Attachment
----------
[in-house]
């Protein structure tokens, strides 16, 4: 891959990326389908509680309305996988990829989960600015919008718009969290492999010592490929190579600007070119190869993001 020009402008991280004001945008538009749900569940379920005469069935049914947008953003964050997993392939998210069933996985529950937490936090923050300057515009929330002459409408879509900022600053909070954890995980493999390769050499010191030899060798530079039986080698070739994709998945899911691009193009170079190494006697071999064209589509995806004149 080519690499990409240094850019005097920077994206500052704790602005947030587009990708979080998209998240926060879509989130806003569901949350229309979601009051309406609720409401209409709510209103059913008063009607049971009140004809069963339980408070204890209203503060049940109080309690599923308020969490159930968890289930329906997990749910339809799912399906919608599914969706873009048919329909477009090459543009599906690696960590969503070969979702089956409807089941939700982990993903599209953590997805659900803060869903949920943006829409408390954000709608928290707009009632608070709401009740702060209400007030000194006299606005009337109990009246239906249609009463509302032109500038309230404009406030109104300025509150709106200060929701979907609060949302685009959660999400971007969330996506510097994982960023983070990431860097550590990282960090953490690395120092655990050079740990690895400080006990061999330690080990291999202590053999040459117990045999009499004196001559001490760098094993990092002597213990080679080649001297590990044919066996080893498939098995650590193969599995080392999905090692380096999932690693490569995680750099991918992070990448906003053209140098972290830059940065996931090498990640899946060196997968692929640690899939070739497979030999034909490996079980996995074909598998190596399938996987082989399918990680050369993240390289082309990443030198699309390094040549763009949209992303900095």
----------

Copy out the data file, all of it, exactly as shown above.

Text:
[in-house]
């Protein structure tokens, strides 16, 4: 891959990326389908509680309305996988990829989960600015919008718009969290492999010592490929190579600007070119190869993001 020009402008991280004001945008538009749900569940379920005469069935049914947008953003964050997993392939998210069933996985529950937490936090923050300057515009929330002459409408879509900022600053909070954890995980493999390769050499010191030899060798530079039986080698070739994709998945899911691009193009170079190494006697071999064209589509995806004149 080519690499990409240094850019005097920077994206500052704790602005947030587009990708979080998209998240926060879509989130806003569901949350229309979601009051309406609720409401209409709510209103059913008063009607049971009140004809069963339980408070204890209203503060049940109080309690599923308020969490159930968890289930329906997990749910339809799912399906919608599914969706873009048919329909477009090459543009599906690696960590969503070969979702089956409807089941939700982990993903599209953590997805659900803060869903949920943006829409408390954000709608928290707009009632608070709401009740702060209400007030000194006299606005009337109990009246239906249609009463509302032109500038309230404009406030109104300025509150709106200060929701979907609060949302685009959660999400971007969330996506510097994982960023983070990431860097550590990282960090953490690395120092655990050079740990690895400080006990061999330690080990291999202590053999040459117990045999009499004196001559001490760098094993990092002597213990080679080649001297590990044919066996080893498939098995650590193969599995080392999905090692380096999932690693490569995680750099991918992070990448906003053209140098972290830059940065996931090498990640899946060196997968692929640690899939070739497979030999034909490996079980996995074909598998190596399938996987082989399918990680050369993240390289082309990443030198699309390094040549763009949209992303900095």